Your First College Party
Okay. So you’ve moved in (or at least in the process of unpacking your boxes and things). You’ve met your dorm mates. You’ve watched the sun set as you reflected on all of your life experiences leading you up to this point. And now it’s getting dark out. But, instead of that meaning dinner time with the family and a book besides the lit mantle place, it means raucous—it’s time to for your first college party.
Your university experience will largely revolve around meeting new people and trying new things, and partying (the right way) is a great means to encourage and to embrace both. Start by talking to your dorm mates. Some are more reserved than others. Hype it up and get each other excited. If you’ve already heard about events for the night or have been invited places, great. If not, grab a few of your dorm mates and explore around the campus and the student housing at night. There are sure to be others in your situation, and, one of the many benefits of being at the university, finding parties occurs organically, like a pack of wildebeests gathering around a watering hole.
So you’ve met some people on the way, and you’re now encroaching upon a gathering. If you’re friendly and open-minded, most places will not take issue with you joining in and will probably encourage you to take part. For smaller house parties, the setting might be more intimate. Maybe bring something for the hosts or the house. This might be your pre-game, so don’t be quick to make judgement. Just be cool. Talk with some people and make some friends. It doesn’t have to be a pre-professional society meeting, but you also don’t need to treat it like a frat house hazing.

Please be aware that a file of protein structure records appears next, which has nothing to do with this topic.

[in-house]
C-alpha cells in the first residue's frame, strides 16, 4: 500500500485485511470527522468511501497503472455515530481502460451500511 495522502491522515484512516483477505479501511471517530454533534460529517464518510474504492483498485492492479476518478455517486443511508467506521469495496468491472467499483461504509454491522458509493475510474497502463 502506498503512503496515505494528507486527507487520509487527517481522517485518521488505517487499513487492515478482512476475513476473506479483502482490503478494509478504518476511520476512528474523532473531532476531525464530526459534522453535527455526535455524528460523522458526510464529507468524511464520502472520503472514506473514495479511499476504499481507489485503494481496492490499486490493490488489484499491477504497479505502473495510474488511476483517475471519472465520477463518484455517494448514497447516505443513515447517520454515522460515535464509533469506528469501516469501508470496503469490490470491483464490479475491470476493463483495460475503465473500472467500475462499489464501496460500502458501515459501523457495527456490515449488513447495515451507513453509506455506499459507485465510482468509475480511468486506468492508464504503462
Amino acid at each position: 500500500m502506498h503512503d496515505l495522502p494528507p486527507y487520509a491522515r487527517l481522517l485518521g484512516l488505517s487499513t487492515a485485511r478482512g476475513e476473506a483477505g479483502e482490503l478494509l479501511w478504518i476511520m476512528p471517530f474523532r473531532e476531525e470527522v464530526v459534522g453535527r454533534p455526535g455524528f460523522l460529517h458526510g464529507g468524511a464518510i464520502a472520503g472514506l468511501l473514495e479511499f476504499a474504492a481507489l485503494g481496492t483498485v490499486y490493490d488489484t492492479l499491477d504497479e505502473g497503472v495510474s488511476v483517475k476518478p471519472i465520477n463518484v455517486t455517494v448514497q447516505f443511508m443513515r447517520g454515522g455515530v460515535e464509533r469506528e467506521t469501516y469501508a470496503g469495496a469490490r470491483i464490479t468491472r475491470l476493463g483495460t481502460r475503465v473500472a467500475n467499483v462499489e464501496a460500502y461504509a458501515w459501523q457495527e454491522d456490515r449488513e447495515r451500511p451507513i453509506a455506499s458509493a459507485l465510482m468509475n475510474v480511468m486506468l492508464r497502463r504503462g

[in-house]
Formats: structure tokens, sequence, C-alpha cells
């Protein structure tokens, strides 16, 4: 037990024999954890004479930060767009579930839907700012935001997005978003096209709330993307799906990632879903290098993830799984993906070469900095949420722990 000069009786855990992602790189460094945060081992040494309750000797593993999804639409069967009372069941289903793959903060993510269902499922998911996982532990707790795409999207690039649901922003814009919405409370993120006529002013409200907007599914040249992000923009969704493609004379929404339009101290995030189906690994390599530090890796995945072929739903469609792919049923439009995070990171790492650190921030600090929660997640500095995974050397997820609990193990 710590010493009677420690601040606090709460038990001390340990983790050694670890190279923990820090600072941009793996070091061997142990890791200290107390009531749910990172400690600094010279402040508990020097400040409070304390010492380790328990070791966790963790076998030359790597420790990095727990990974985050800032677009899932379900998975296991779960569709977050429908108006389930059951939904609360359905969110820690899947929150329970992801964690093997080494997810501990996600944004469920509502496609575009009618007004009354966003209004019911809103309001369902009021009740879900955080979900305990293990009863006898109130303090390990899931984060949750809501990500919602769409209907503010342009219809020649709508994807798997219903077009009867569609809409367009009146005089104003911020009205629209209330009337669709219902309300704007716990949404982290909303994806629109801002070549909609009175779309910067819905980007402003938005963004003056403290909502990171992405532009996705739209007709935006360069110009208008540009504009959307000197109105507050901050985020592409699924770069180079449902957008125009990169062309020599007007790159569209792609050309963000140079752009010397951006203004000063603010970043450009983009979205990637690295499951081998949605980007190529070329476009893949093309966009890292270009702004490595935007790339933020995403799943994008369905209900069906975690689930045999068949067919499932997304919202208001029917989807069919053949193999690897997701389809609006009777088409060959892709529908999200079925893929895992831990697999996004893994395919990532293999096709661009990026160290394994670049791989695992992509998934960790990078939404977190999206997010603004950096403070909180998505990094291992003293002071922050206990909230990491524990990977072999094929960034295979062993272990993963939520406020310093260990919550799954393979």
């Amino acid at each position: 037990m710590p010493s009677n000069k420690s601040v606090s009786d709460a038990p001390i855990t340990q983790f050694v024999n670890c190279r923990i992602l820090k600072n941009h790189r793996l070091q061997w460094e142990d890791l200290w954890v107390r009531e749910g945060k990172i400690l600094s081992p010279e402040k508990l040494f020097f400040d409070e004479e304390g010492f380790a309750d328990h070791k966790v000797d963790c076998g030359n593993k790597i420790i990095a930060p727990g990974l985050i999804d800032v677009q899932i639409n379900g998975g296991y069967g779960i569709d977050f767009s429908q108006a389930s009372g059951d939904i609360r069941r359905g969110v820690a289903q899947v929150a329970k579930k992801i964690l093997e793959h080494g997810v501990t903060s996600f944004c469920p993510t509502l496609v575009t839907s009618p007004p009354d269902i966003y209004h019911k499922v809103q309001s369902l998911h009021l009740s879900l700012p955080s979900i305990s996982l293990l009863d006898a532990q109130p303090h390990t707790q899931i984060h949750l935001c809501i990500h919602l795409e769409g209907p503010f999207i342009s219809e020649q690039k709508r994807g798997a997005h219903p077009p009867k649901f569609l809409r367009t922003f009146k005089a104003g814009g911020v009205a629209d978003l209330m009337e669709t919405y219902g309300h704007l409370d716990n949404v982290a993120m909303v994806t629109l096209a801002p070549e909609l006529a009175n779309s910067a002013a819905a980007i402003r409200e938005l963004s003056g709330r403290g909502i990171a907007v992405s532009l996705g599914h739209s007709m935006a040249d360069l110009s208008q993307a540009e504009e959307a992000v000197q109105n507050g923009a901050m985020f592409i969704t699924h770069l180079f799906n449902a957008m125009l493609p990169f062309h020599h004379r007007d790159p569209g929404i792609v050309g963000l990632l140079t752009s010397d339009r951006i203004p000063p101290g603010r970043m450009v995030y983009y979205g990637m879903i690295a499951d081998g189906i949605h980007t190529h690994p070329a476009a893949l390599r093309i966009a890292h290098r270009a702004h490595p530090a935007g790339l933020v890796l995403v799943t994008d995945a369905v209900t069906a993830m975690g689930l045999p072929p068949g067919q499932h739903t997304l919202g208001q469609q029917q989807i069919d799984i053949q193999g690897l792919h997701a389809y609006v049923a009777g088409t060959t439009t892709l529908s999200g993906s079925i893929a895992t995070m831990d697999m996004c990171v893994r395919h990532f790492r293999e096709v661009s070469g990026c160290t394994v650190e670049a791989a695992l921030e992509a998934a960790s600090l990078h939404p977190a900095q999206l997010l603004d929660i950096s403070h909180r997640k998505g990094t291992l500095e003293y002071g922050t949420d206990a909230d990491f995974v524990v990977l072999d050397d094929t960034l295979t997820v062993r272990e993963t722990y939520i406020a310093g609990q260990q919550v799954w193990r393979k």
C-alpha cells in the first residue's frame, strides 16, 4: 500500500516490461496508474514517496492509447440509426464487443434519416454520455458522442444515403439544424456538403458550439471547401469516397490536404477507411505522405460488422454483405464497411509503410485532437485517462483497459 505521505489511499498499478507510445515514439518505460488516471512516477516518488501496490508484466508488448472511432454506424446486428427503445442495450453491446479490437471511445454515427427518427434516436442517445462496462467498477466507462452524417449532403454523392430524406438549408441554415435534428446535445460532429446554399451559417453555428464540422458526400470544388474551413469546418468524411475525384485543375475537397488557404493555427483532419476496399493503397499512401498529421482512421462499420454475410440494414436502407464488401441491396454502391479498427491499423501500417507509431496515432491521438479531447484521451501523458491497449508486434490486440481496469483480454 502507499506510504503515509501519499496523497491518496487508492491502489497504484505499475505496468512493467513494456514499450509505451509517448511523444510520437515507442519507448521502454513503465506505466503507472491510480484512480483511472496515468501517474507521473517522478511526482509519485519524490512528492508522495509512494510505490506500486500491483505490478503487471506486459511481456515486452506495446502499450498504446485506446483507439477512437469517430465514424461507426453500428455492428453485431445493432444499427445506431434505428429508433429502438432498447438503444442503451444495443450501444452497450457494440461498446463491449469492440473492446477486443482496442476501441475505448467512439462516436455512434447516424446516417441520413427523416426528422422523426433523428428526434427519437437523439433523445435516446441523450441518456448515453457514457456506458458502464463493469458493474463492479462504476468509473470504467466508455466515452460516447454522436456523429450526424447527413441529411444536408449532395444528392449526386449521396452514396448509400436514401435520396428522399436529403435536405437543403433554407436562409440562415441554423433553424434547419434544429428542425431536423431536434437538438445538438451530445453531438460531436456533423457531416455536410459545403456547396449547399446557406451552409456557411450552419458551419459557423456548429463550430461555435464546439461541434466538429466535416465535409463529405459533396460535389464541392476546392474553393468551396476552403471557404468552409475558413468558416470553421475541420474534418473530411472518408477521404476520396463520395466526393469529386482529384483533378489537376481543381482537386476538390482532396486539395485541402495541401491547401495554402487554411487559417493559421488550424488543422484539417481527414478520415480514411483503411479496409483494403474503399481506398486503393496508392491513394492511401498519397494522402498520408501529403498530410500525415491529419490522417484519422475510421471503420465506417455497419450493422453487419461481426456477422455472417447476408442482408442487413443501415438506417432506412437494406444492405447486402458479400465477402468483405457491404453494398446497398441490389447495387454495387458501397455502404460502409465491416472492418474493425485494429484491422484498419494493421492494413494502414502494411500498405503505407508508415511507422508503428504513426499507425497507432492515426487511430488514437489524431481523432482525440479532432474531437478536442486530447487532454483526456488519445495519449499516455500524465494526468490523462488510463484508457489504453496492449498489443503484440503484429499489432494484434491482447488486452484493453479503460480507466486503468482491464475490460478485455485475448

This means don’t get trashed and always be on the lookout for your buddies. A critical component to a positive first party experience will be staying together, at least until you all are comfortable with your surroundings. Anxiety and insecurities can flare under alcohol and new situations, so make sure to stay surrounded with familiar faces and to moderate consumption. It is much better to spend your first few nights getting to know the party scene and making friends who share your engagement with it than to be the freshmen who are in the hospital or the drunk tank the first night. The reputation of partying hard is built over time and with discipline, and, even though you might not realize on your first night, burnouts and naïve drinkers are easy to spot.
If you’re not familiar with drinking, take it easy and let the people you’re around you know. It is better to recognize people who care for you early—think of these people as your saints. These are the people you want to spend more time with and to identify with as friends, those who will look out for you. They are the ones you have come to college to meet, and they are the ones that will enrich your life, partying and beyond. There will also be kids who will respond to your honesty and openness with condescension, likely a result of their own insecurities. These are the people that will encourage you to drink more than you are comfortable with because they think it will be enjoyable for them to see you plastered and confused.
Recognize and separate your saints from those you should avoid early. There is no need to put on an image when attending you first party. If there is one thing you have to bank on at college, it is that there will be an abundance of parties to come. Take it easy, and be cognizant of your surroundings. Stick beside people you’ve met, and become familiar with the party scene at your university together. Meet people along the way, try new things together in a safe way, and enjoy every moment of it. And who knows, in no time you might by throwing a college part of your own.